Clinton Explains How Her Economic Plan Differs From Trump's Ideas
STEVE INSKEEP, HOST:
Let's sample an economic speech by Hillary Clinton. The Democratic presidential nominee spoke in Michigan yesterday. She talked of a state making a comeback. She promoted advanced manufacturing, and, like Donald Trump in Michigan this week, she added a helping of protectionism. Just as we did for Trump's economic speech, we brought in two economists to listen with us. One is Douglas Holtz-Eakin of the American Action Forum. He previously worked budget issues for Congress and for the 2008 presidential candidate John McCain. Good morning.
DOUGLAS HOLTZ-EAKIN: Thanks for having me.
INSKEEP: Welcome to our studios here in Washington. And back with us again, in Los Angeles this time, Southern California, Culver City, Calif., Jared Bernstein of the Center on Budget and Policy Priorities, a former adviser to President Obama. Welcome back, Jared.
JARED BERNSTEIN: Thank you.
INSKEEP: So Hillary Clinton speaking yesterday - she's at a place called Futuramic Tool & Engineering in Warren, Mich., a former auto parts plant, now makes parts for the aerospace industry. Let's listen.
(SOUNDBITE OF ARCHIVED RECORDING)
HILLARY CLINTON: I saw the two halves of an F-35 nose cone waiting to be put together. I talked with some of the workers about the absolute perfection that is required to do this work. And what I believe with all my heart is that what's happening here can happen in so many places if we put our minds to it, if we support advanced manufacturing, if we are the kind of country that, once again, understands how important it is to build things. We are builders, and we need to get back to building.
INSKEEP: OK, she's promoting American manufacturing. Trump also says he wants to bring back American manufacturing jobs like steel jobs. So, Douglas Holtz-Eakin, what's the difference here?
HOLTZ-EAKIN: I didn't see big differences. I was actually quite struck by that. One of the things I didn't like about Mr. Trump's speech was a sort of call for a 21st-century leader that built the economy of 1965, and this seemed very much the same, this sort of anachronistic vision that we - we're just going to make things out of steel and that's what the world is. That's not what the U.S. economy is, and this intense focus on the things that we make ignores the fact that we have, you know, the Googles and the Facebooks and the Amazons and the global brands that only the United States can create that are very different than that.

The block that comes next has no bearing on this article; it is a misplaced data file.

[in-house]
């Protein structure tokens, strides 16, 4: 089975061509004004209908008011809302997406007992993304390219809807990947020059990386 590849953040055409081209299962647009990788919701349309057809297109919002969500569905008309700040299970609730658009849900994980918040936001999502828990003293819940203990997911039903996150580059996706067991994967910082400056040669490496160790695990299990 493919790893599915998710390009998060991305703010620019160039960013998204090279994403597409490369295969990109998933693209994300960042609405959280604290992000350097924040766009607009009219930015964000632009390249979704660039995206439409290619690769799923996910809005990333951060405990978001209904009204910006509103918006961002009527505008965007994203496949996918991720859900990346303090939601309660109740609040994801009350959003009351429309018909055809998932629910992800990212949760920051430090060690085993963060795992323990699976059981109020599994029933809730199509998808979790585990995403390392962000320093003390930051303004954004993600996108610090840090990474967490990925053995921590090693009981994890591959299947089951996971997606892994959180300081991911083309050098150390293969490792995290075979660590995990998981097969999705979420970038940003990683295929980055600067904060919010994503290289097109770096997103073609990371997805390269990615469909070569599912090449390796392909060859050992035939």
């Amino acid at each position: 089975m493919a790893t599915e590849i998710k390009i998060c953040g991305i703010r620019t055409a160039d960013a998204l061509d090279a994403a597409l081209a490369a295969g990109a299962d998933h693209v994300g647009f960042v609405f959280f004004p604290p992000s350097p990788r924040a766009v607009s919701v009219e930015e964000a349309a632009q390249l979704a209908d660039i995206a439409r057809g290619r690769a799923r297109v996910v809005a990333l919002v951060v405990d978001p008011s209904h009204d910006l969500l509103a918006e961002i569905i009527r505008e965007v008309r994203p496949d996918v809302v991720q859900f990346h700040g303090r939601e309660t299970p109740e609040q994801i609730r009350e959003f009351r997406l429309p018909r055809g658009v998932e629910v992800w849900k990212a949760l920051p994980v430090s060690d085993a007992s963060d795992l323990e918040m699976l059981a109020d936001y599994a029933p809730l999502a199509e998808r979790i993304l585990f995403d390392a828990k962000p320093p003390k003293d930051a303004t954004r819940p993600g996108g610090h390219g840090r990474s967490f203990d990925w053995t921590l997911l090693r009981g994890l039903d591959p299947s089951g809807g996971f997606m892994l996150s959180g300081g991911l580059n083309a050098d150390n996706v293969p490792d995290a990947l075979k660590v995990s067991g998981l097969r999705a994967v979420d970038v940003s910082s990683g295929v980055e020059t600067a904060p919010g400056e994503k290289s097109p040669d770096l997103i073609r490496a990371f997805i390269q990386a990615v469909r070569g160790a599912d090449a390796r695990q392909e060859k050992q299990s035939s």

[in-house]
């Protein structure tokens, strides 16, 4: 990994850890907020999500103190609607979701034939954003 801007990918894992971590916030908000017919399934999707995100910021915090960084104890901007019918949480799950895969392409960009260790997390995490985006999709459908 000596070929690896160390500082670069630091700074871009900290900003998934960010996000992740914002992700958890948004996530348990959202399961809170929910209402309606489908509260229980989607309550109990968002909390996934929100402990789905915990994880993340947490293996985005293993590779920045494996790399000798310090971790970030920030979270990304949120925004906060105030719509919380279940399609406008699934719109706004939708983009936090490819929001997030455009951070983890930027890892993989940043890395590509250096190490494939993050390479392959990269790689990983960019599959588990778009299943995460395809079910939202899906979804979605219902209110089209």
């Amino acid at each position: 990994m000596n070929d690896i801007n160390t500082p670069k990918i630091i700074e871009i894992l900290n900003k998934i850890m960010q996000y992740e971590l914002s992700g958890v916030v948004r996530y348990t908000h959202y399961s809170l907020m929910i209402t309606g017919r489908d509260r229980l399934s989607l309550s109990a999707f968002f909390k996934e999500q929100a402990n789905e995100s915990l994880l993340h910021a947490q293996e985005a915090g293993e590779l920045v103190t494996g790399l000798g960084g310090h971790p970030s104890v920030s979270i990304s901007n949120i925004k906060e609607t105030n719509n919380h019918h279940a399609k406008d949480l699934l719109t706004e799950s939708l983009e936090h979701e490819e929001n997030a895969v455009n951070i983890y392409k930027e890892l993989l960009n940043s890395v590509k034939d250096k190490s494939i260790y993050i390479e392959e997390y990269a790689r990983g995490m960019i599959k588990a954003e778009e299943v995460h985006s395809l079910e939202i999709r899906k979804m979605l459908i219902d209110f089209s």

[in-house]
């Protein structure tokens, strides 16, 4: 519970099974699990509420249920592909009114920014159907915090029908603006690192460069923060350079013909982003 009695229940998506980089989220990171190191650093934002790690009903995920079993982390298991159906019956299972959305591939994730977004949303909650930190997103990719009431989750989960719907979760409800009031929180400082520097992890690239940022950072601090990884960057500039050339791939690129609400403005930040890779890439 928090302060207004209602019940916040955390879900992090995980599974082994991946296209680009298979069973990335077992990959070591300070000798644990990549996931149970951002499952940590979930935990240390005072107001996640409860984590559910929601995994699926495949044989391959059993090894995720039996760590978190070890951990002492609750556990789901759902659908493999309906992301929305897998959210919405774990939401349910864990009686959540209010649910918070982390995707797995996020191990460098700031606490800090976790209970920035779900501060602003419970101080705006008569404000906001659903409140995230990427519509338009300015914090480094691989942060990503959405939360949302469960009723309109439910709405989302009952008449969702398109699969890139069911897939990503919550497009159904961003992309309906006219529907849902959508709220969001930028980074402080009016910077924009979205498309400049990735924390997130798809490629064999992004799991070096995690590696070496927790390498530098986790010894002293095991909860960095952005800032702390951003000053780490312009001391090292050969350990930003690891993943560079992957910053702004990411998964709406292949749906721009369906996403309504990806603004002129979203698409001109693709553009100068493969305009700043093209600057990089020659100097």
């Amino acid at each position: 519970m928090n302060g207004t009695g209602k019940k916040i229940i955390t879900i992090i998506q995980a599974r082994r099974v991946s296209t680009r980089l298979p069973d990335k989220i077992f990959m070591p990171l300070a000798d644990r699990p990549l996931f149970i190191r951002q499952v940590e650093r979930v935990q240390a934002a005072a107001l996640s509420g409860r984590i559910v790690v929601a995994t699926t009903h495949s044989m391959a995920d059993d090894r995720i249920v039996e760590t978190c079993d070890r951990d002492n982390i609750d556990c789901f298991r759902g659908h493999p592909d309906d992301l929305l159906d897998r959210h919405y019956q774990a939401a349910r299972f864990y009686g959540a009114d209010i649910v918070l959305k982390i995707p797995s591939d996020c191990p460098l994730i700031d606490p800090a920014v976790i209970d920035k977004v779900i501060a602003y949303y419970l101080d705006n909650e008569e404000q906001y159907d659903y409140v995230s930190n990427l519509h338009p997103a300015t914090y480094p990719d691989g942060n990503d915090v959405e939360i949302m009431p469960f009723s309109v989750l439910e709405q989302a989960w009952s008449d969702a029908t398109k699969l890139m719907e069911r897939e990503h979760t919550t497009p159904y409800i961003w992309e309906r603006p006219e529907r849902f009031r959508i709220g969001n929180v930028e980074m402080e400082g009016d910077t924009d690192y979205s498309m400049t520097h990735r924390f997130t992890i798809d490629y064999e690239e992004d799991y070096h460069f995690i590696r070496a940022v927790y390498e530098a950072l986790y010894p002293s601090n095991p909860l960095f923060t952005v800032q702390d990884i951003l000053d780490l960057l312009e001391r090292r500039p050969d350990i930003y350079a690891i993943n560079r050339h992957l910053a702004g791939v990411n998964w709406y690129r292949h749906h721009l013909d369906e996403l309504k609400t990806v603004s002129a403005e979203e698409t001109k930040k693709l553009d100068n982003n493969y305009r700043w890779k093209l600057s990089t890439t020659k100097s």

INSKEEP: People making stuff that's not made of steel, that's what you're saying.
INSKEEP: Jared Bernstein.
BERNSTEIN: Well, I think it's important to recognize that Hillary Clinton wasn't just talking about manufacturing. She was talking about advanced manufacturing, and I agree with Doug. That's definitely a minority share of the economy. You go back enough years, 30 percent of the workforce worked in manufacturing. Now it's probably around 10 percent, but that's an awfully important 10 percent. And I actually think that for the U.S. to make a play for advanced manufacturing is a very smart move. And, in fact, it exists at the intersection of making things, which is still important. In fact, in the manufacturing sector is where we do a ton of our R&D but also innovation in technology. The intersection of those two sectors is advanced manufacturing, and we really should be trying to do more there.
INSKEEP: Well, let's be clear here, though. Trump is saying what's important - he believes in steel jobs, for example. Clinton is saying what's important - she believes in advanced manufacturing, you're saying. But let's talk about what they would actually do. I think people understand Trump's broad approach to manufacturing. He says he wants tariff walls. He wants to beat up other nations over their currency. Do either of you feel you understand Hillary Clinton's broader approach to promoting manufacturing as she sees it?
HOLTZ-EAKIN: I certainly don't. The speech itself is pretty incoherent on this point. It's this, you know, I'm also going to be protectionist. I'm never going to touch the TPP. I promised on it as a candidate, not after elected, not as president. But we can compete with anyone. We shouldn't be afraid to compete with anyone and sort of a call-out for open competition and global trade. So I don't know where she is and exactly what she's going to do.
INSKEEP: Is there a contradiction there - we can compete with anyone but we're not going to go for so much free trade?
BERNSTEIN: Well, I don't see it that way, and, in fact, I do think there's more coherence there. There is basically two things she talked about and then another that she didn't say much about but that is in her agenda, which is, again, in the manufacturing space. Hillary Clinton has a set of ideas and a $10 billion investment in manufacturing innovation, including these research hubs that have proven to be useful. I wouldn't at all call currency policy protectionism. In fact, I'd call it the opposite. There are countries out there that manage or manipulate their currency to make their exports to us cheaper and our exports to them more expensive. And Hillary Clinton talks about taking a stand against that. And I think that's the opposite of protectionism, and I think that actually promotes a competitiveness of our manufacturers that - the absence of which has hurt us and has led to very large and damaging trade deficits, so I think she's coherent on that.
INSKEEP: Douglas Holtz-Eakin.
HOLTZ-EAKIN: I think that we've had the tools to deal with currency manipulation...
BERNSTEIN: But had we used them, Doug?
HOLTZ-EAKIN: Jared would get out the the stick and beat people on the street pretty hard on this. I don't - I don't think that's the root...
BERNSTEIN: I'm a man of peace.
HOLTZ-EAKIN: ...Of any of our trade deficits. You know, in the end, the TPP is about securing a footprint in the Pacific Rim, a strategic play against China, and to portray it as something that's about currency manipulation I think is too simple.